Open Letter to Preachers #2

Dear Preacher

Allow me to share a personal secret with you. Although raucous rock music tends to be associated with the Enemy, in my blinder moments, I wish that I was a great musician and a world class performer, like Jack White or Thom Yorke; someone who draws a crowd and captivates an audience. [In God’s great wisdom, I’m a dull, introverted personality, with less-than-mediocre musical abilities]. And why should I be dissatisfied? As preachers, we’re called to a much greater task when we stand up before people. Yet, as I consider why it is that we have so much Christendom and so few Christians, I wonder if we as preachers don’t tacitly desire a rock-stardom of our own? Are we sometimes guilty of pleasing crowds, rather than preaching gospel?

Louie Giglio has recently grown quite a following here in South Africa, and not for nothing. On the basis of the 4 or 5 DVDs of his that I’ve seen, his presentations are well put together, and generally a delight to listen to. I have no gripe with him, but I worry about what he represents to you and me. Continue reading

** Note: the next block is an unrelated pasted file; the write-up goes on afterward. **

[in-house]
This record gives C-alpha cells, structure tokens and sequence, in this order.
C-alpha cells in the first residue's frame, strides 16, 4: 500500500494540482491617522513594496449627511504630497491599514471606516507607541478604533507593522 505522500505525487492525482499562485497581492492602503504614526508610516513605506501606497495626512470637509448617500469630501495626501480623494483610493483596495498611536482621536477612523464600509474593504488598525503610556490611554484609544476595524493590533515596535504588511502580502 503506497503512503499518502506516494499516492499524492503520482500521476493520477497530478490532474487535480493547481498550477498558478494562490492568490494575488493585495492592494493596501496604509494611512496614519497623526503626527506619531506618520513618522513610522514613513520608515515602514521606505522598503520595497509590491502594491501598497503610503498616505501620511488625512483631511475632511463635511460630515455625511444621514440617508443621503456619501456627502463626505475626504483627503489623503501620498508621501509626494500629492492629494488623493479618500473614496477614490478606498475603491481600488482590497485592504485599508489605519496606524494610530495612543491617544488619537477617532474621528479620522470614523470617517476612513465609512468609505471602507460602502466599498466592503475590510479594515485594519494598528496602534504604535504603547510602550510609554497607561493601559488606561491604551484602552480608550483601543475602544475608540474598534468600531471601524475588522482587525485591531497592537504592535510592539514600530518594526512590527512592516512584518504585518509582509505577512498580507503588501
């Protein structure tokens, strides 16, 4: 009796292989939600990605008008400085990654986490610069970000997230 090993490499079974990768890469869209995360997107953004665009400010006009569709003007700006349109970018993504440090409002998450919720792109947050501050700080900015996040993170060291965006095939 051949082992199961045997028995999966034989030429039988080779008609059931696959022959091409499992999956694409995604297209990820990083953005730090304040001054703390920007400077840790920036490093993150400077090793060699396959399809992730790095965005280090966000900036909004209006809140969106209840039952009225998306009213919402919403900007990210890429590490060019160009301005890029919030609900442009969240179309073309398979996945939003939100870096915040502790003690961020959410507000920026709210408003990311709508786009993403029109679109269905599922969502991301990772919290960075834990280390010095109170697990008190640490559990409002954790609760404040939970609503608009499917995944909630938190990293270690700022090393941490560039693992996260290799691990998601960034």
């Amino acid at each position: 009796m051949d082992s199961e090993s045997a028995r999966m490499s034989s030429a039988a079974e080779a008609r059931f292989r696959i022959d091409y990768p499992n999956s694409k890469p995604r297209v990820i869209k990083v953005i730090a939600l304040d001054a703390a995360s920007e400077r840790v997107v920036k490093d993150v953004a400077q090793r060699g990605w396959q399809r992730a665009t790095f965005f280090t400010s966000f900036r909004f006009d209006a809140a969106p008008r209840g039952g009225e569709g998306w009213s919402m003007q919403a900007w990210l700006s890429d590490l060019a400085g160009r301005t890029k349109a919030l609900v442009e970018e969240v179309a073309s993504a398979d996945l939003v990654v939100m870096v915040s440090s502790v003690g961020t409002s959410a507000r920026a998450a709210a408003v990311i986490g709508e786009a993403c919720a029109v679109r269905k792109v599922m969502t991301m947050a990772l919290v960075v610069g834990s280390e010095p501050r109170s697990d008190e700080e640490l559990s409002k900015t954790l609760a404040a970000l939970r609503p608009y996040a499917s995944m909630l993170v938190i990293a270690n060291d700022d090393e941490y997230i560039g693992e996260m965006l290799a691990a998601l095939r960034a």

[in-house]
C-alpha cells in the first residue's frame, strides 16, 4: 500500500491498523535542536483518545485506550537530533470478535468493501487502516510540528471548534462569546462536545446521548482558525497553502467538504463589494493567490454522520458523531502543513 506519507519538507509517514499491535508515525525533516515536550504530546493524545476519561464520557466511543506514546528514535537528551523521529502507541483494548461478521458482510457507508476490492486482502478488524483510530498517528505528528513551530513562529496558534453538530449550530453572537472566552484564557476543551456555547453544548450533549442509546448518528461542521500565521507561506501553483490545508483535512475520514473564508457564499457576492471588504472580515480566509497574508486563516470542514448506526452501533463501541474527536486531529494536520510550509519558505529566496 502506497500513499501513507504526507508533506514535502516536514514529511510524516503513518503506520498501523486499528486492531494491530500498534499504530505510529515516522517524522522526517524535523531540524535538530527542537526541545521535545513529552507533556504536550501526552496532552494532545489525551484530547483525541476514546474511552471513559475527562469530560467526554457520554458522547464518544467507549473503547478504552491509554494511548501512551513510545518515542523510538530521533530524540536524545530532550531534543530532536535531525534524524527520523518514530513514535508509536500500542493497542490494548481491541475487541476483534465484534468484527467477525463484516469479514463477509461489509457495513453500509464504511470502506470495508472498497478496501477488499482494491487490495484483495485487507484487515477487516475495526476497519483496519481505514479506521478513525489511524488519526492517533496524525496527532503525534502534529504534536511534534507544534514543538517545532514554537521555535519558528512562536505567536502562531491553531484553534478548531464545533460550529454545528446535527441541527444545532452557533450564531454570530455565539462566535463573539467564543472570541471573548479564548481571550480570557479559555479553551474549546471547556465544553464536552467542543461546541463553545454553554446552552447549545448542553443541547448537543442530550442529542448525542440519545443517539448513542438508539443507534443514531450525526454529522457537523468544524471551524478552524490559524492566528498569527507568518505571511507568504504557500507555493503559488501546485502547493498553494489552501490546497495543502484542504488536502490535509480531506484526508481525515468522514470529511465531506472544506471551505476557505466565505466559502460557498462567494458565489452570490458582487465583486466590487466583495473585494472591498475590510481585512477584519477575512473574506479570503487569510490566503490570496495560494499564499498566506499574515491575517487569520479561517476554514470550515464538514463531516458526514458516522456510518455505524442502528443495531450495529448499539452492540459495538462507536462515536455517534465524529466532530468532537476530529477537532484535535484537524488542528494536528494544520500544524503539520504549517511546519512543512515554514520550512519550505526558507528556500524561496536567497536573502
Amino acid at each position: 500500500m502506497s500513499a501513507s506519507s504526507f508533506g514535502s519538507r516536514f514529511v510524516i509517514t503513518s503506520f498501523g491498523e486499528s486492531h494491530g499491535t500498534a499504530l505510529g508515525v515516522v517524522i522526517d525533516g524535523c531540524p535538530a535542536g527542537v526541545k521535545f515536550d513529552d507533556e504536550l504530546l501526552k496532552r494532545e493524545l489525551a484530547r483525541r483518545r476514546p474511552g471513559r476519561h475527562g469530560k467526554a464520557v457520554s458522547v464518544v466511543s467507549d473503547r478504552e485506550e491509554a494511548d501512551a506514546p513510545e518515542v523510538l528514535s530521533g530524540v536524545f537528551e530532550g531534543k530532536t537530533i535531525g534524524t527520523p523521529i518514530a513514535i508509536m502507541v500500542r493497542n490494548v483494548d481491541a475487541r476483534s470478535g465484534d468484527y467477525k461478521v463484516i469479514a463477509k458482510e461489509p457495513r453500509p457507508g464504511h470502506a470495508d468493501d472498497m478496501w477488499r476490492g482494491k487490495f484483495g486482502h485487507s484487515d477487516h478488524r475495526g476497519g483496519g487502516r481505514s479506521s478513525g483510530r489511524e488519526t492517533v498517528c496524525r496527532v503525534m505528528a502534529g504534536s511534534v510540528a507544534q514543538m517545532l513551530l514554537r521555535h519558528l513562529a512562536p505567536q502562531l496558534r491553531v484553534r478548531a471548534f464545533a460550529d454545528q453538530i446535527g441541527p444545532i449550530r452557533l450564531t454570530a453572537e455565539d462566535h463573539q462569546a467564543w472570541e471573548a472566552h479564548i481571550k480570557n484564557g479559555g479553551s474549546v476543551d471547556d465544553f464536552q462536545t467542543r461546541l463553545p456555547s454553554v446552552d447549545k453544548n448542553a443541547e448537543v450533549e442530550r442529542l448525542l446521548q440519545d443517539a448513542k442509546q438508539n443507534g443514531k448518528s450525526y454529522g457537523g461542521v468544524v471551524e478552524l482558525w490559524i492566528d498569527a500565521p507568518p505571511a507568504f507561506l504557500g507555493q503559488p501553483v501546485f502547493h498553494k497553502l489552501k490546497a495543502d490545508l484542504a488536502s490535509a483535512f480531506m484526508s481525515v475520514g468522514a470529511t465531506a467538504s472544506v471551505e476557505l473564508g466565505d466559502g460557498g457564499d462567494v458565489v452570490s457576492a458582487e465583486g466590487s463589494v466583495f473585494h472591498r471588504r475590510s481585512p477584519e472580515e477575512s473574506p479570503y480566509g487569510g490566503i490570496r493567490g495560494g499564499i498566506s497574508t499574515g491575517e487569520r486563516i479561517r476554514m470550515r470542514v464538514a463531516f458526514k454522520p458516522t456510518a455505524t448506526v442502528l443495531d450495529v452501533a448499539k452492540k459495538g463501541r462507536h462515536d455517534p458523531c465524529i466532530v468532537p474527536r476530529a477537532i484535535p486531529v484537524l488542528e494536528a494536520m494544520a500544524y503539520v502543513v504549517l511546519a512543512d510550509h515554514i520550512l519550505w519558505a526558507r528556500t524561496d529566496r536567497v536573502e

Advertisements

Open Letter to Preachers #1

Dear Preacher

I’m writing to you because I’m concerned that you’re not doing your job. Sure, if you’re the average preacher, then you’re preaching to a robust group of a hundred or two, you manage to stay out of the TBN gutter, you try hard to craft topics that are Biblically faithful, and you also manage to keep your talks lively and encouraging. What more could any Christian ask, right?